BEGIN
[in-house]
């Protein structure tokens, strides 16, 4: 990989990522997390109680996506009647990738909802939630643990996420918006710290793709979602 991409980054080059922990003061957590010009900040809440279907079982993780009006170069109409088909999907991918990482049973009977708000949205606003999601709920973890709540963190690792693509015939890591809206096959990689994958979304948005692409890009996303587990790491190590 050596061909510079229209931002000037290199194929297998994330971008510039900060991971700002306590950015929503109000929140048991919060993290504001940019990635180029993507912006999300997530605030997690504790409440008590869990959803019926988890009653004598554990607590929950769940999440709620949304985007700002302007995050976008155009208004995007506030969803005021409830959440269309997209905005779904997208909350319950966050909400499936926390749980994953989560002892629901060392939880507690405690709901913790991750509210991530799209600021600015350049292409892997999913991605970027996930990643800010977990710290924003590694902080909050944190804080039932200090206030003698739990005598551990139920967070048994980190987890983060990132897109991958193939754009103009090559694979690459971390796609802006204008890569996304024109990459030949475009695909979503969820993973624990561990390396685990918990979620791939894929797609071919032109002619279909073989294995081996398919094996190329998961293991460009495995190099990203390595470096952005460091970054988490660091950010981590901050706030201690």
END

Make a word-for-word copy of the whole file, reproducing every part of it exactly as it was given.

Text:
[in-house]
């Protein structure tokens, strides 16, 4: 990989990522997390109680996506009647990738909802939630643990996420918006710290793709979602 991409980054080059922990003061957590010009900040809440279907079982993780009006170069109409088909999907991918990482049973009977708000949205606003999601709920973890709540963190690792693509015939890591809206096959990689994958979304948005692409890009996303587990790491190590 050596061909510079229209931002000037290199194929297998994330971008510039900060991971700002306590950015929503109000929140048991919060993290504001940019990635180029993507912006999300997530605030997690504790409440008590869990959803019926988890009653004598554990607590929950769940999440709620949304985007700002302007995050976008155009208004995007506030969803005021409830959440269309997209905005779904997208909350319950966050909400499936926390749980994953989560002892629901060392939880507690405690709901913790991750509210991530799209600021600015350049292409892997999913991605970027996930990643800010977990710290924003590694902080909050944190804080039932200090206030003698739990005598551990139920967070048994980190987890983060990132897109991958193939754009103009090559694979690459971390796609802006204008890569996304024109990459030949475009695909979503969820993973624990561990390396685990918990979620791939894929797609071919032109002619279909073989294995081996398919094996190329998961293991460009495995190099990203390595470096952005460091970054988490660091950010981590901050706030201690």